Tribune Co.’s bid to unload Newsday appears to be turning into a fight between Rupe vs. Mort.
Just as it looked like Rupert Murdoch’s News Corp. was closing in on a $580 million deal last week with Tribune to buy the majority of Newsday, New York Daily News owner Mortimer Zuckerman is understood to have submitted a rival bid for the Long Island newspaper.
Zuckerman’s bid is said to match the $580 million pricetag that News Corp. has offered for the paper, according to the Wall Street Journal. Zuckerman’s offer hinges on the uncertainty about whether News Corp. can quickly close a deal with Tribune, while a Zuckerman buyout of Newsday would be unlikely to draw federal regulatory scrutiny.
Murdoch’s bid to grab still more Gotham media real estate would undoubtedly command the attention of antitrust legal eagles at the Justice Dept. and at the Federal Communications Commission.
Tribune is eager to cut a tax-friendly deal involving Newsday to help the company whittle down the more than $10 billion in debt with which it was left after going private late last year through a complex employee-ownership transaction led by real estate mogul Sam Zell.
Reps for Zuckerman and Tribune declined comment Sunday. Industry observers expect Tribune to move quickly this week in settling the fate of Newsday.
News Corp. and Zuckerman are going after Newsday for similar strategic reasons, namely to consolidate administrative and back-office functions and better amortize operating expenditures for News Corp.’s New York Post and Zuckerman’s Daily News, respectively. Newsday is also attractive to both moguls because the paper’s core, affluent Long Island readership base does not overlap all that much with the Post’s or Daily News’ Gotham-centric readership.
The complication to News Corp.’s bid comes because it faces pending license renewals for its two New York TV stations, WNYW and WWOR. With News Corp.’s Gotham portfolio now comprising those two VHF stations, the Post as well as the Wall Street Journal, the FCC and Justice Dept. could conceivably take steps to force some divestitures if the conglom aims to bring Newsday into the fold as well.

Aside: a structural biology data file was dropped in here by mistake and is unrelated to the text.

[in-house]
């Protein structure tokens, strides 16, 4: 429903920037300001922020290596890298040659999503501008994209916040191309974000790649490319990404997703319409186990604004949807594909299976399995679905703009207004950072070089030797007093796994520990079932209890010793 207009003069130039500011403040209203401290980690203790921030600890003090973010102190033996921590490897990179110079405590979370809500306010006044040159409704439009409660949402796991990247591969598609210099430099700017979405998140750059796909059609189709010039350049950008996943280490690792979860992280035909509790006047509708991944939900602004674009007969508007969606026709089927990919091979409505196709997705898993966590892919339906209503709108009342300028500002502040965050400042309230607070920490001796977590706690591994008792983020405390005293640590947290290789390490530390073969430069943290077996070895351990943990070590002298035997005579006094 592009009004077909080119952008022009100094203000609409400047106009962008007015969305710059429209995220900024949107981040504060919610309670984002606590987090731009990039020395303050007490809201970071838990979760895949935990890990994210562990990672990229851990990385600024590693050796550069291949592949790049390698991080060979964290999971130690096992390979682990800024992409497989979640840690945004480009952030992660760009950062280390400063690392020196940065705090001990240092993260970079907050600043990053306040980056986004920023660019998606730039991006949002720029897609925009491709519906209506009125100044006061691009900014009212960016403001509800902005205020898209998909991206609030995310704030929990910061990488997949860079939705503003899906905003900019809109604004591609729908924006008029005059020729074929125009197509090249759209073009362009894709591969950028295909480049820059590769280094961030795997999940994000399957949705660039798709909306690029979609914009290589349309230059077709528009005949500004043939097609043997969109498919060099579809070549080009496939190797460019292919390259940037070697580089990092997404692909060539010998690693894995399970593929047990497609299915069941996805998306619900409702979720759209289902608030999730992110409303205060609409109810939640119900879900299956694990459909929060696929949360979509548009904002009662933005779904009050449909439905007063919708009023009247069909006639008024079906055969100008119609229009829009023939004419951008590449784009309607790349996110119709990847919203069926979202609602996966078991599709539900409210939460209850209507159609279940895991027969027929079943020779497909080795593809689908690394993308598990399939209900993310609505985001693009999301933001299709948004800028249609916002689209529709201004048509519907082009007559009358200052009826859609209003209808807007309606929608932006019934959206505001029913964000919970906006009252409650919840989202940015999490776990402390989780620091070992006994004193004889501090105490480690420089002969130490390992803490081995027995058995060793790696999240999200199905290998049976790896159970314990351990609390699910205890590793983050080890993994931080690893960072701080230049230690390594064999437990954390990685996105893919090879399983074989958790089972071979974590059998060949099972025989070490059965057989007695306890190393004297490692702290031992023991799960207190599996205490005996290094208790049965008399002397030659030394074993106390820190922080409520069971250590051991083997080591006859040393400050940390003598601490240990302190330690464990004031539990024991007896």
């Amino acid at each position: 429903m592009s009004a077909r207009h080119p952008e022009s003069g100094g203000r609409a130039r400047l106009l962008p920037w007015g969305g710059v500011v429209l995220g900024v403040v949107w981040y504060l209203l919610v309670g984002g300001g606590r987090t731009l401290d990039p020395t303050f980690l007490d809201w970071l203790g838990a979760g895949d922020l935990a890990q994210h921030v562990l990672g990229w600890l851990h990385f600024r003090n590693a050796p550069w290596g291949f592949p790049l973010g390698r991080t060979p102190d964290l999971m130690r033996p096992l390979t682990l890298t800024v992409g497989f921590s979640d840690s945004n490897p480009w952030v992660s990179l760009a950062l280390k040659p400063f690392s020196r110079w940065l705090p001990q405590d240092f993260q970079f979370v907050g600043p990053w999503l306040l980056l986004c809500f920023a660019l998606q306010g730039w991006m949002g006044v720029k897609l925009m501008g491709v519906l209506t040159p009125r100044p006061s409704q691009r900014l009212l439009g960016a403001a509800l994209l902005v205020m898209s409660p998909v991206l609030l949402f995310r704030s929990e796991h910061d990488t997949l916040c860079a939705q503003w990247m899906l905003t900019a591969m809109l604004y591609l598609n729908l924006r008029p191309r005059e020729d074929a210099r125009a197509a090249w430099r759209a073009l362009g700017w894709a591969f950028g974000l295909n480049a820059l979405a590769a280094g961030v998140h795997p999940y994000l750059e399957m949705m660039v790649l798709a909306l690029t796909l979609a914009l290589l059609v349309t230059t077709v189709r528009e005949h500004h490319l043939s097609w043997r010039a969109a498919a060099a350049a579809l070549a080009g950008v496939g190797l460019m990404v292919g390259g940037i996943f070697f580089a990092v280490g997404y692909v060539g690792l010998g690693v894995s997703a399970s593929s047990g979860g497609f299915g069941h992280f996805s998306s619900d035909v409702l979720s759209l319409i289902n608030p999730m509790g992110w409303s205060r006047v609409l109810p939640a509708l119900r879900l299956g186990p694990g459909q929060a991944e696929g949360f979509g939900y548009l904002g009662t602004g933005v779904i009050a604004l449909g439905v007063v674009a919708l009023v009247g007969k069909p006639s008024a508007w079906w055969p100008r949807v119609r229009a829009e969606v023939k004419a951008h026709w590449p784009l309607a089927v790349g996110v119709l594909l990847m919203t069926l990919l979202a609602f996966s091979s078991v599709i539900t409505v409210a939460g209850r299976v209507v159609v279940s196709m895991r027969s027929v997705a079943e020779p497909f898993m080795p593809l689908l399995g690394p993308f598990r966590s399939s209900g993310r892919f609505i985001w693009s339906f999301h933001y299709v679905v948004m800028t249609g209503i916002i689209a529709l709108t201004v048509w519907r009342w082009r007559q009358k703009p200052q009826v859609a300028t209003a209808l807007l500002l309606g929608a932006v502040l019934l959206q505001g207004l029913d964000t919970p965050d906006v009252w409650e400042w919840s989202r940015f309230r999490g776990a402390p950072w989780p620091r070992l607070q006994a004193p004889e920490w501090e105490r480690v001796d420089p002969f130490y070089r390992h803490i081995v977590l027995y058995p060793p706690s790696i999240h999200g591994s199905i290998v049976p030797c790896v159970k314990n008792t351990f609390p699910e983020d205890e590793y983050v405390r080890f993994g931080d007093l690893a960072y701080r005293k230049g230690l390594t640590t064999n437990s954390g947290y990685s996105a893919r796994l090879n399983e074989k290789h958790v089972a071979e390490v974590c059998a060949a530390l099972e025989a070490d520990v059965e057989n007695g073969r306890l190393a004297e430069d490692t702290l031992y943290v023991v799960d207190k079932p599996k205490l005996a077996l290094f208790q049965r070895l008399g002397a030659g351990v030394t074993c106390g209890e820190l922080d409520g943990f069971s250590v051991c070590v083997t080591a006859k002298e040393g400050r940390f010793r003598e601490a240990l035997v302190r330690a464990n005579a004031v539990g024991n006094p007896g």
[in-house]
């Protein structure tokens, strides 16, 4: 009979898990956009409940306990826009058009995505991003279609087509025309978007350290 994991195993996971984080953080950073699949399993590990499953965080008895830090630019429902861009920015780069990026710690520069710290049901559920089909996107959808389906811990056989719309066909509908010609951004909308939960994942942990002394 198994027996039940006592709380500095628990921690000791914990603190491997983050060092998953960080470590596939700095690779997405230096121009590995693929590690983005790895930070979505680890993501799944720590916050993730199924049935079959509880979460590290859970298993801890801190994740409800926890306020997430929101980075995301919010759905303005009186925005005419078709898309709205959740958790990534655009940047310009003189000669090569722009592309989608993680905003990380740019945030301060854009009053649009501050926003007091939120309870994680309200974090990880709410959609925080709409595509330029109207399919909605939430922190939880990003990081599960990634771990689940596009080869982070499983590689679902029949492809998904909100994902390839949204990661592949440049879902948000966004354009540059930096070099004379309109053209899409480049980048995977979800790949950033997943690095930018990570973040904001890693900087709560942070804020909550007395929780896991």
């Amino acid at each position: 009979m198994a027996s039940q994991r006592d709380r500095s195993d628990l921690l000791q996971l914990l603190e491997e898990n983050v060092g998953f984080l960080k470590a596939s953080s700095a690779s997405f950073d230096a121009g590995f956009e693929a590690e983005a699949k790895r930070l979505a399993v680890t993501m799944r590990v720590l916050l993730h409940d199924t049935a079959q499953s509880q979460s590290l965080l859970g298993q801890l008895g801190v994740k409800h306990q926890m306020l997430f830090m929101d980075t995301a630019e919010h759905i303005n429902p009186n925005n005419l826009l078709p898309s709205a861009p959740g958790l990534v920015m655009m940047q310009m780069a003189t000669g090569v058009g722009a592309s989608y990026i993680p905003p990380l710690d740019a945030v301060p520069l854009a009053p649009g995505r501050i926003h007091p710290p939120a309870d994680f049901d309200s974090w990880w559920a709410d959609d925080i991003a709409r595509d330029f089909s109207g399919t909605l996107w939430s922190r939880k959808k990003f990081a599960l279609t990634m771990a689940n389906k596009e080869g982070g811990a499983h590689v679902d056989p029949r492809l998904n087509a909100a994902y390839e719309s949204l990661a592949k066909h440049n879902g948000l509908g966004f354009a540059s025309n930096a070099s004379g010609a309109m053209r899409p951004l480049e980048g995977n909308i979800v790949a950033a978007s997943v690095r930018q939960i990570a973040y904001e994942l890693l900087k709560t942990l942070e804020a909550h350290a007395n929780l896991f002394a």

The election-year mood among solons on both sides of the aisle in Washington is already running decidedly against Big Media and further relaxation of the FCC’s media ownership rules. To wit, the influential Senate Commerce Committee took the first step last week toward undoing the FCC’s vote in December to relax the longstanding rule that banned a single entity from owning a newspaper and TV station in the same market (Daily Variety, April 25).
News Corp. has been allowed to own the New York Post and its TV stations under a longstanding waiver from the FCC. The changes to the newspaper-station ban that the FCC approved in December provided some relief for Murdoch with regard to his purchase of the Journal, as well as for Tribune, which had waged a long legal fight against the cross-ownership ban. (Tribune owns Newsday and WPIX-TV New York and the L.A. Times and KTLA-TV Los Angeles.)
But the FCC’s December policy shift immediately brought legal challenges from media watchdog orgs. Thursday’s action by the Senate Commerce Committee indicates that lawmakers are also taking a dim view of the FCC’s move.